tocacco plant Native American Tobaccoo flower, leaves, and buds

tocacco Tobacco is an annual or bi-annual growing 1-3 meters tall with large sticky leaves that contain nicotine. Native to the Americas, tobacco has a long history of use as a shamanic inebriant and stimulant. It is extremely popular and well-known for its addictive potential.

tocacco nicotina Nicotiana tabacum

tocacco Nicotiana rustica leaves. Nicotiana rustica leaves have a nicotine content as high as 9%, whereas Nicotiana tabacum (common tobacco) leaves contain about 1 to 3%

tocacco cigar A cigar is a tightly rolled bundle of dried and fermented tobacco which is ignited so that its smoke may be drawn into the mouth. Cigar tobacco is grown in significant quantities in Brazil, Cameroon, Cuba, Dominican Republic, Honduras, Indonesia, Mexico, Nicaragua, Sumatra, Philippines, and the Eastern United States.

tocacco Tobacco is an agricultural product processed from the fresh leaves of plants in the genus Nicotiana. It can be consumed, used as an organic pesticide, and in the form of nicotine tartrate it is used in some medicines. In consumption it may be in the form of cigarettes smoking, snuffing, chewing, dipping tobacco, or snus.

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No Tax-Hike Bills for Special Session

SANTA FE, N.M. — New Mexico lawmakers who want tax hikes as part of a plan to fill a $650 million budget gap suffered a setback when a Senate committee ruled such increases can’t be considered during the special legislative session.

The Committees’ Committee ruled Sunday tax increases must be left out of the discussion because Democratic Gov. Bill Richardson specified there should be none when he issued the official proclamation for the special session.

The panel’s decision doesn’t mean there won’t be debate, however.

When the committee’s action is reported to the full Senate, likely on Monday, the issue could be opened up for more discussion.

Richardson in his proclamation outlined steps for reducing the budget deficit, saying they ”shall not include” tax changes.

”There is an underlying constitutional question as to whether the governor gets to come in and say, ‘This is how you’re going to do it,”’ Sen. Peter Wirth, a Santa Fe Democrat, told the panel that decides whether bills are germane.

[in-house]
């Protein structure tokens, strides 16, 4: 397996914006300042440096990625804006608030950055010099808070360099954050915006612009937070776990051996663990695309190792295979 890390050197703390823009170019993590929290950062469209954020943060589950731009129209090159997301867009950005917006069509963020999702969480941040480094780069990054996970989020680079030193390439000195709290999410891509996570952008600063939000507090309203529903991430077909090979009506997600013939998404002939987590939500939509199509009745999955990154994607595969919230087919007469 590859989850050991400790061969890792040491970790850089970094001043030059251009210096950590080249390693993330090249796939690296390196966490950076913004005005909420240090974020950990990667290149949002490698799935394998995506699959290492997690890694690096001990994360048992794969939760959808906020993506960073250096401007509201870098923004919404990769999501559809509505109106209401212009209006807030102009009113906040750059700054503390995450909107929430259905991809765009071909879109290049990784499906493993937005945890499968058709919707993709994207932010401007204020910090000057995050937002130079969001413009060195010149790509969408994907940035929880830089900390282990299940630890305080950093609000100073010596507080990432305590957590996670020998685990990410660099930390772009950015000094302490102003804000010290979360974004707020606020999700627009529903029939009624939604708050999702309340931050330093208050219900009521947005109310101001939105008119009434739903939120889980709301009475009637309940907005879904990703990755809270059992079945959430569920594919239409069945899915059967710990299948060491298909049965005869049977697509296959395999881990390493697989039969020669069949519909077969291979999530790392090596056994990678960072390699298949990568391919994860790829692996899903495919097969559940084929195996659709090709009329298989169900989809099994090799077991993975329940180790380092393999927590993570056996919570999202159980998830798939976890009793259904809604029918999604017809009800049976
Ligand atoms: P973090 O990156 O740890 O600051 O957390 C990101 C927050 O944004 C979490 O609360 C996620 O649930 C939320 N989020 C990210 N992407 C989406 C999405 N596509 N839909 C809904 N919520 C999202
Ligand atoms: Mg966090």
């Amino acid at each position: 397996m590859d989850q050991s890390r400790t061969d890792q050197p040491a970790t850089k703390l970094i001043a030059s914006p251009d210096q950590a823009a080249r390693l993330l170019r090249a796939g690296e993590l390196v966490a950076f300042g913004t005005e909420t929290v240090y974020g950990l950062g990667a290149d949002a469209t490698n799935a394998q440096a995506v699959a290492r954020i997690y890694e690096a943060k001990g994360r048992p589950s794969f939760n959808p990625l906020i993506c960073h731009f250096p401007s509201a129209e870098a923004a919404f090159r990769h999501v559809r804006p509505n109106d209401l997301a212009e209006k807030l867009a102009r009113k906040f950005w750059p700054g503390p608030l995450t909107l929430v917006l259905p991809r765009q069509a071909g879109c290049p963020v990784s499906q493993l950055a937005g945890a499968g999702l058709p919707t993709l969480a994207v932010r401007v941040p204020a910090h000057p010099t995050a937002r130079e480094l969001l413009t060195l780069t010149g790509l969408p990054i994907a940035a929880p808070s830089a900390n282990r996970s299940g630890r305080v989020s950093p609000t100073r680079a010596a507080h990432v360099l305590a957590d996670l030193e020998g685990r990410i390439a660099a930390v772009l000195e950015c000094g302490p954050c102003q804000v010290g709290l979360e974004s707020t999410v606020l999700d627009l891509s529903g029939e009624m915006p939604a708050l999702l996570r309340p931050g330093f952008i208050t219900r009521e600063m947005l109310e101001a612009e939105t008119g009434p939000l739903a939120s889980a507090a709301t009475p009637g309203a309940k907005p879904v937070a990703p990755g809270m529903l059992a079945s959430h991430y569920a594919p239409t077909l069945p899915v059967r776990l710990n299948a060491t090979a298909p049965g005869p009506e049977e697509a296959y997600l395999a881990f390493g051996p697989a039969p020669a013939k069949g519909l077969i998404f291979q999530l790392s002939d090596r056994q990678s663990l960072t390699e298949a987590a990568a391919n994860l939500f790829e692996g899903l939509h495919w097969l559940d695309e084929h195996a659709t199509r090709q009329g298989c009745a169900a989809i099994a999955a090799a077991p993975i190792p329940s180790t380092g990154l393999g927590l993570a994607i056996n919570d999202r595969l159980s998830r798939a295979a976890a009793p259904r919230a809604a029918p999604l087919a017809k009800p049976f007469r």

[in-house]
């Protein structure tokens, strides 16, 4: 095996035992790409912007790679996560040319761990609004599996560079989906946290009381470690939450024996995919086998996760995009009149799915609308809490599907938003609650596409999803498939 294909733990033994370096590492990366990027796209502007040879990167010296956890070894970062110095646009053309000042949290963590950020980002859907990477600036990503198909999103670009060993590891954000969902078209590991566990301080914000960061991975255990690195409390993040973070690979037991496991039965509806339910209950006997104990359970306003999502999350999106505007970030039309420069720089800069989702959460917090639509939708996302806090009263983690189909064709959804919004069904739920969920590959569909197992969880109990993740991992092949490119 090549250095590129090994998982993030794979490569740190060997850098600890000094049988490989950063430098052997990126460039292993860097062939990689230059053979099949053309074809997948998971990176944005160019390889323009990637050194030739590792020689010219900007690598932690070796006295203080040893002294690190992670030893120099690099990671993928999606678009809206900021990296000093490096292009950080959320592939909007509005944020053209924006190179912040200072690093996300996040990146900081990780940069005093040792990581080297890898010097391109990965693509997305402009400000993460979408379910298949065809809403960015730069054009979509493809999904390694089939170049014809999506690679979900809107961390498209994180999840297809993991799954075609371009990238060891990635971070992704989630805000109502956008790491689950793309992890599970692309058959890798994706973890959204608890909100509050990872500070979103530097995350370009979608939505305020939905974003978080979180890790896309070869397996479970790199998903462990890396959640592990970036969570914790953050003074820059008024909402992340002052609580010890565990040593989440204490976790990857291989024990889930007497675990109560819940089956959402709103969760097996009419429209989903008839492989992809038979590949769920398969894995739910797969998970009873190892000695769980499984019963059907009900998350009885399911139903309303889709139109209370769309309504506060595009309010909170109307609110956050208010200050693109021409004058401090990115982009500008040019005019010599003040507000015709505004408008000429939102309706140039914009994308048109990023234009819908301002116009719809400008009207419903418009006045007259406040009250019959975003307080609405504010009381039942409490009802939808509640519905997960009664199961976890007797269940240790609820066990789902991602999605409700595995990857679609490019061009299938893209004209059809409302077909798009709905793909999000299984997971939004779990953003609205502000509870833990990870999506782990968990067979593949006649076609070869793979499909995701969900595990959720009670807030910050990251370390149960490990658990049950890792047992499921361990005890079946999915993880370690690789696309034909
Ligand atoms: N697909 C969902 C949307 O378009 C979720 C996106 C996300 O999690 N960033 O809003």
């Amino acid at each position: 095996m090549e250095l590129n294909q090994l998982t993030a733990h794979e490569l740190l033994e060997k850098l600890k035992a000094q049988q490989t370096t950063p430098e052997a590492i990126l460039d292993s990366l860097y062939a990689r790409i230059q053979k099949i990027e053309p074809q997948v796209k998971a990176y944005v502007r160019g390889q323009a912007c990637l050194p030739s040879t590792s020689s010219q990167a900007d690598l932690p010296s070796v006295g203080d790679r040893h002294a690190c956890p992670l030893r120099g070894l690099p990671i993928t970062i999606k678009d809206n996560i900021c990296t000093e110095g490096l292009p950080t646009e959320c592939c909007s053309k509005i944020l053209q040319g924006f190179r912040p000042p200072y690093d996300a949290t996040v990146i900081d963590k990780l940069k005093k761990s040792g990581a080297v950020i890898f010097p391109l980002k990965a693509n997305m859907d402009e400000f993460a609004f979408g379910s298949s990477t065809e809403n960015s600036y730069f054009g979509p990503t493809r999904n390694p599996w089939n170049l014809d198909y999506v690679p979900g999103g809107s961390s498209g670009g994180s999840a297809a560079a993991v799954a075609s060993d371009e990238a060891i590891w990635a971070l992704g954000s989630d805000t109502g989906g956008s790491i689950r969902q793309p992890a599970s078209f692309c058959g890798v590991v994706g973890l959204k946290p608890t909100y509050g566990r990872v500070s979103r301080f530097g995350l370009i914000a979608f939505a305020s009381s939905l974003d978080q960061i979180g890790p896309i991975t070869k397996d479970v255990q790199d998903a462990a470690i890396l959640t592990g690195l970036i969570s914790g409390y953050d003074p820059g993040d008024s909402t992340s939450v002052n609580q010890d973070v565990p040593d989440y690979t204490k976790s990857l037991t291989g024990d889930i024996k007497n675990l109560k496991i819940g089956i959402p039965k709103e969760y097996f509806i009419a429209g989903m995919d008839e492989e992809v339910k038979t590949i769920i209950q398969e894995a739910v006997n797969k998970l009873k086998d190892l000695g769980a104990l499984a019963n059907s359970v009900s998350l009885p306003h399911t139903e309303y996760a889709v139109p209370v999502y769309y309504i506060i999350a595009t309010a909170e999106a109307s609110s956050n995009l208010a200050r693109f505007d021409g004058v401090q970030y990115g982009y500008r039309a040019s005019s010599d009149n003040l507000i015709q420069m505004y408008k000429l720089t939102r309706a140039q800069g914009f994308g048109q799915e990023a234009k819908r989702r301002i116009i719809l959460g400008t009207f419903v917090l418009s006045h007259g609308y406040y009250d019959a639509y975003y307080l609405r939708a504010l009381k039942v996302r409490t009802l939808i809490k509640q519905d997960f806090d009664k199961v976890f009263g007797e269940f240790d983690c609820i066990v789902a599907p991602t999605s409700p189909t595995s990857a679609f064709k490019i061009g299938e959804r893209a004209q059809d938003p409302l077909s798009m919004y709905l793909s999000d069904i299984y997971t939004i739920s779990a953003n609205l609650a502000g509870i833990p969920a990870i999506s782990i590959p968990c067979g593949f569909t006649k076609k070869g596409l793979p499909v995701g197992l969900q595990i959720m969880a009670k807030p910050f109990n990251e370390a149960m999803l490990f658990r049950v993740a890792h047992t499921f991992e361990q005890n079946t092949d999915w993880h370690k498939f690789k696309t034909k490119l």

Democratic lawmakers who favor tax increases — on alcohol, tobacco and soft drinks, on out-of-state corporations, and on high-income residents, for example — say they’re obliged to consider revenue increases as well as cuts in state spending.

The governor says it would be irresponsible to rush into tax hikes that would have little impact on the current budget year, which started in July.

Tax talk can wait until the regular session in January, Richardson said.

”If we don’t have the courage to talk about revenue enhancements now, I don’t know how we’re going to have the courage to discuss them in January,” said Sen. Cynthia Nava, a Democrat from Dona Ana County.

Legislative leaders agree with the governor that taxes should not be on the table during the current session, which is expected to last several days.

The $650 million shortfall is the equivalent of about 12 percent of the $5.5 billion the state budgeted to spend this year on public schools, higher education and general government operations.

Sen. Gerald Ortiz y Pino, an Albuquerque Democrat, complained that the Richardson administration didn’t put the brakes on spending when it became clear a deficit was looming.

”He doesn’t want to be the bad guy. He wants us to be the bad guy,” the lawmaker said.

The deficit reduction package is expected to include some combination of cutting spending and freeing up one-time revenue. The governor says he doesn’t want layoffs, furloughs or salary reductions.

Tax hikes are backed by teachers’ and public employees’ unions and social welfare advocacy groups that are trying to stave off cuts to public schools and needy New Mexicans.

Educators are armed with a poll that shows 81 percent of respondents want the budget balanced without cuts to public school funding. Eighty-eight percent said teachers’ and other school workers’ salaries shouldn’t be cut.

The survey of 400 registered voters was conducted Oct. 13-15 by Research & Polling Inc. of Albuquerque and had a margin of error of plus or minus 4.9 percent.

Responses to questions about raising taxes were varied. Seventy percent, for example, favored increasing revenues for public schools by increasing taxes on alcohol and tobacco products, while 61 percent favored raising taxes on out-of-state corporations for more school revenue.

October 19, 2009

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